No plan to fix the power catastrophe in South Africa will work overnight. The crisis is deep and wide and will have a grave impact on economic growth, inflation and poverty alleviation for many years to come. (I’m usually reluctant to bandy about terms such as “catastrophe” and “crisis”, but they’re justified in this case.)

This proposal, relatively simple in principle, is from advocate Hendrik Schmidt, a parliamentarian for the main opposition party, the Democratic Alliance. He makes a good, concise case, of which the essence is this:

Eskom’s monopoly over electricity supply is one of the main causes of South Africa’s electricity crisis. The permanent solution to our energy future lies in dismantling this monopoly. Until independent power producers are allowed to enter the market to expand and diversify the sources of power we have access to, and until we are relieved of the burden of having to rely on Eskom’s outdated and dilapidated processes and infrastructure, local demand for electricity will continue to exceed supply.

This should have happened 10 years ago. Even at this late stage, however, combined with short-term, market-based efficiency measures, it offers the best hope for as rapid and complete a recovery as possible.

A return to state-controlled insularity and an “emergency plan”, funded by billions of public money, could work too, of course. But it would be expensive, it would be far more risky, it would be wide open to corruption and it would be implemented by people with a disproven track record. And even if it does work, it will likely leave the country worse off in the end (albeit without an alternative future with which to compare it).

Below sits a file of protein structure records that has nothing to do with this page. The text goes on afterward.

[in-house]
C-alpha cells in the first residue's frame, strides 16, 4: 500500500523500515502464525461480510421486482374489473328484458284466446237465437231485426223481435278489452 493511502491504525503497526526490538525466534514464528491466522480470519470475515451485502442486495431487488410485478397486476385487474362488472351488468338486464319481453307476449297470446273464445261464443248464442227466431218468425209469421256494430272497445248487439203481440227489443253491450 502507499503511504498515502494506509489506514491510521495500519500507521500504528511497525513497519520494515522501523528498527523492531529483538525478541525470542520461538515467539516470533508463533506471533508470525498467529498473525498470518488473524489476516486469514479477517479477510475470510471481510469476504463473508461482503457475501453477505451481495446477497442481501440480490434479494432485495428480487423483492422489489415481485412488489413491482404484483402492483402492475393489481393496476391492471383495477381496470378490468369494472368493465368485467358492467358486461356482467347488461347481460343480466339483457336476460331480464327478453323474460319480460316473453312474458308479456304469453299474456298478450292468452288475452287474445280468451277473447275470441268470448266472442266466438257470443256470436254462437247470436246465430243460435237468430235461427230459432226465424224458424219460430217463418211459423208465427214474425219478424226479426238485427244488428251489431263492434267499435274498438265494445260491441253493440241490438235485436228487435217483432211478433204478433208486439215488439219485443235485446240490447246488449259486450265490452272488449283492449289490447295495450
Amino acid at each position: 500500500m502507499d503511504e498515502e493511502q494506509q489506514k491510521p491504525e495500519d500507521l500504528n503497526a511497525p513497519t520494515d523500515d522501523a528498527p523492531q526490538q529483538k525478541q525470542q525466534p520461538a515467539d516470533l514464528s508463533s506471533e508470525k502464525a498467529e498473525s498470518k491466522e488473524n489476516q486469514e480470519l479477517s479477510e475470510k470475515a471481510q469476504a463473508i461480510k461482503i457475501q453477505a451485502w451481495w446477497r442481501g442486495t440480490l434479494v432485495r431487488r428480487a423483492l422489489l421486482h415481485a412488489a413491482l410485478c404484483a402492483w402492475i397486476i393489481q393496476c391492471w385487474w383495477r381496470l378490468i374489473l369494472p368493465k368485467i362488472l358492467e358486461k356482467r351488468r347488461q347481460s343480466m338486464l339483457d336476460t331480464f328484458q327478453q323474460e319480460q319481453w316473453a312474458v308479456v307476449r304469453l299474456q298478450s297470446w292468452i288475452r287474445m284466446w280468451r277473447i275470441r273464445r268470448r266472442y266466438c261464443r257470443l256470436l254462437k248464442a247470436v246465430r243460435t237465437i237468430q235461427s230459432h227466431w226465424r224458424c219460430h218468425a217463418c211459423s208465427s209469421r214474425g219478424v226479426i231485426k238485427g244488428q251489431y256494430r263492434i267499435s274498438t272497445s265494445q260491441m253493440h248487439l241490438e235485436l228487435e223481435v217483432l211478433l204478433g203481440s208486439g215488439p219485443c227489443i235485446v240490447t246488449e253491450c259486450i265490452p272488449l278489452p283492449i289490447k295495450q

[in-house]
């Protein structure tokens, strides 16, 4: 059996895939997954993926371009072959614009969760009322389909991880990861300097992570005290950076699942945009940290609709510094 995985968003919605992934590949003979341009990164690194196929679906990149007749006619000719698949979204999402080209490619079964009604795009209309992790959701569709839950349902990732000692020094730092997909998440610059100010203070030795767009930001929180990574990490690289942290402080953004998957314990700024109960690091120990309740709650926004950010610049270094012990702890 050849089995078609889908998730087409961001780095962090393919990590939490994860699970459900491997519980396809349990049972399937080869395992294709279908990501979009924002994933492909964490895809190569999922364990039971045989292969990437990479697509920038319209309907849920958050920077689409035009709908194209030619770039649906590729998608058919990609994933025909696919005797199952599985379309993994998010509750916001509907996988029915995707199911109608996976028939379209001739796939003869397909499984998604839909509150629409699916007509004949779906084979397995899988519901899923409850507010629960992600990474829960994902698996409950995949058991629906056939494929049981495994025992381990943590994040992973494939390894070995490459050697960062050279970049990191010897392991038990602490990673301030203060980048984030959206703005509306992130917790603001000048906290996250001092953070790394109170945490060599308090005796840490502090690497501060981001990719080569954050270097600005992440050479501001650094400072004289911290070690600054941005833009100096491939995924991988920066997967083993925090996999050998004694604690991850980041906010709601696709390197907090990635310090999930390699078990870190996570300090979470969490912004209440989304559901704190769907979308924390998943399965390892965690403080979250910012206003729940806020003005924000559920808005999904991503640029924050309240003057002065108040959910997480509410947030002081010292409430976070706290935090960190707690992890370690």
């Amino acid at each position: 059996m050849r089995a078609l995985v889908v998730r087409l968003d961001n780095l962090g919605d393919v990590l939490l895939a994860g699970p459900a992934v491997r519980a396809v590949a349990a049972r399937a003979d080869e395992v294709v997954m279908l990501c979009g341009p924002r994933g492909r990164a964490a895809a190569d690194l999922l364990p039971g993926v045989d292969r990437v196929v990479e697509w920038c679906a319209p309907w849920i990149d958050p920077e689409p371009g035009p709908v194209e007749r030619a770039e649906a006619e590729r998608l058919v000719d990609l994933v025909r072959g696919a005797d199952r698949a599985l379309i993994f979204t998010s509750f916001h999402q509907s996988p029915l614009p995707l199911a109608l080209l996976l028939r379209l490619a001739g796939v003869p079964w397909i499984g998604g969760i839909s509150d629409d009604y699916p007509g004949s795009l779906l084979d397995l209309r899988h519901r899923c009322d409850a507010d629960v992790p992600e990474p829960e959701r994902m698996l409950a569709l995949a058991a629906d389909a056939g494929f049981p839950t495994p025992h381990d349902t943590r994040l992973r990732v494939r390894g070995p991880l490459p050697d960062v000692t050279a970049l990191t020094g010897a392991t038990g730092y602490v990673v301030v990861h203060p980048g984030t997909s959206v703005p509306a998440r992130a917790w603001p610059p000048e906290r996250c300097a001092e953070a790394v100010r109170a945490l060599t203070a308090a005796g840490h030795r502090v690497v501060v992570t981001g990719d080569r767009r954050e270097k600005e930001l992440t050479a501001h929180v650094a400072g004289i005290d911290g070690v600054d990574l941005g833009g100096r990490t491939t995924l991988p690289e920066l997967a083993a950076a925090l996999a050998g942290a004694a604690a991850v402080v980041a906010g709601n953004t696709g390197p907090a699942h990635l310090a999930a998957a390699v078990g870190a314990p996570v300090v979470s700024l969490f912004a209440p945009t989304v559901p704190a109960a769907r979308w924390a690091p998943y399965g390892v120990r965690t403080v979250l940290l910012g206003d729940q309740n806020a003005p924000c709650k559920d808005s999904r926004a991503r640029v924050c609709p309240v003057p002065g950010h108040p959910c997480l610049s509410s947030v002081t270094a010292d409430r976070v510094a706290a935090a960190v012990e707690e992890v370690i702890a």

Usually, pricing electricity for the poor is raised as the core objection to permitting the free market to prove its mettle. Capitalists will simply raise prices, they say, and profiteer from the crisis. For a while, that is probably true. FA Hayek wasn’t wrong when he noted that the cure for high prices is high prices. They attract competition by signalling that supply must rise to meet demand. In a free market, in which legislated monopolies do not control supply, this results in downward pressure on prices.

But those who think that the concern of high prices is justified should lobby for a simple subsidy for the first X kWH of electricity metered. Or call for a “progressive electricity pricing scale” that works just as progressive taxation does. I’m not saying those are great solutions. My fear would be that price regulation for poor consumers would discourage companies from serving markets that are expensive to serve. But to satisfy those in government and elsewhere who fail to grasp this logic, such policies would overcome the most common populist objections to liberating the market. And at least they won’t break the market mechanism entirely. At least they won’t leave us all critically dependent on a dysfunctional and inefficient state-run industry.

(This post was first published on my own blog.)


  • Ivo Vegter writes and argues for fun and profit. He is a columnist, magazine journalist and apprentice model shipwright. In his spare time, he helps run a research company. He specialises in the tech and telecoms industries, but keeps a blog on politics, economics and other curiosities on the spike


Ivo Vegter

Ivo Vegter writes and argues for fun and profit. He is a columnist, magazine journalist and apprentice model shipwright. In his spare time, he helps run a

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